Franz Camenzind laments loss of quieter, more natural wilderness experiences

JACKSON, Wyo. — Attention birders and conservationists, alike: JH Bird and Nature Club will host special guest speaker Franz Camenzind this Tuesday, January 14 at 6 p.m.

Camenzind will speak on a wide range of topics that all gravitate toward maintaining a “quiet” presence in wilderness in order to enjoy nature and its creatures. More and more, as growth and development encroach on habitat, Camenzind’s message has never been so important.

“How does flying down a zipline faster than the county’s posted speed limit for vehicles generate appreciation for the calliope hummingbird you can’t see feeding on the carpet of wildflowers far below?” Camenzind recently remarked. Snow King Mountain recently received approval from the town to construct a zipline on the Town Hill. Final approval must come from the Forest Service before it can be built.

“Or how does a mountain biker screaming and careening over a manufactured ‘backcountry’ jump garner appreciation for the elk and deer long departed from the scene?” Camenzind further posits.

More on Franz

For almost 50 years, Dr. Franz Camenzind has been one of Jackson Hole’s and Greater Yellowstone’s leading advocates for wildlife and wilderness. He is a prolific conservation writer, respected researcher, and award-winning wildlife cinematographer.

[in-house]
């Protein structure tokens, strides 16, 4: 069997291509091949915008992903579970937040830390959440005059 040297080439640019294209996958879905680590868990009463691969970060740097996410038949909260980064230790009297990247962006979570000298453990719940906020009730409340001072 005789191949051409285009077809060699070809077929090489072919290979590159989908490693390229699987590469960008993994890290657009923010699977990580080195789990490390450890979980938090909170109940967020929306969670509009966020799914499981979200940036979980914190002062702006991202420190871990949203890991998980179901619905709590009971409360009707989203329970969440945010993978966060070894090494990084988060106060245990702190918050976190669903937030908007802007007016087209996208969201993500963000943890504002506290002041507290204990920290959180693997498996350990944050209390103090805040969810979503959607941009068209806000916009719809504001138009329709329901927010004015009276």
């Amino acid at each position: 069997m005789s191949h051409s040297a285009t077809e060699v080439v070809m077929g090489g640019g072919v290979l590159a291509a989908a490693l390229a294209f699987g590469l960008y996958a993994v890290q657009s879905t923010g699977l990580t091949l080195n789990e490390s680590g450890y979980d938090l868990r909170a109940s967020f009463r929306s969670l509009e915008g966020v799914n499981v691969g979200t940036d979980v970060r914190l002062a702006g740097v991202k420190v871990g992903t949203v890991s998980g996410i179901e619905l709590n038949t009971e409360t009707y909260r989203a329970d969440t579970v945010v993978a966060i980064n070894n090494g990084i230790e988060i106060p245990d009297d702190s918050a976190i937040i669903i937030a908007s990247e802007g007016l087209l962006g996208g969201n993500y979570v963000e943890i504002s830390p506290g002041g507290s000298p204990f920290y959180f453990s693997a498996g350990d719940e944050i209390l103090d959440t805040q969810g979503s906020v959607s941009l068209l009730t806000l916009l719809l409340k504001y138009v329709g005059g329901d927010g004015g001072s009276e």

Camenzind was the first person to film giant pandas in the wilds of China. He has also produced films featuring wolves, grizzly bears, black rhinos and pronghorn.

Camenzind was the Executive Director of the Jackson Hole Conservation Alliance for 13 years, establishing it as a powerful voice for conservation and responsible planning. He was also a founding member of the Greater Yellowstone Coalition.

Camenzind Franz holds a B.S. in Biology, an MS in Zoology, and a PhD in Zoology. His doctoral research on the ecology and behavior of free-ranging coyotes in Jackson Hole was the first to document hierarchical and territorial behavioral patterns in relatively unmolested coyote populations.

 

Camenzind will share his perspectives on the rapid loss of natural values in an increasing landscape of mechanized “recreational” experiences. A Very Special Evening with Franz Camenzind, presented by the Jackson Hole Bird & Nature Club. Tuesday January 14, from 6-8 p.m. at the Teton County Library Ordway Auditorium.

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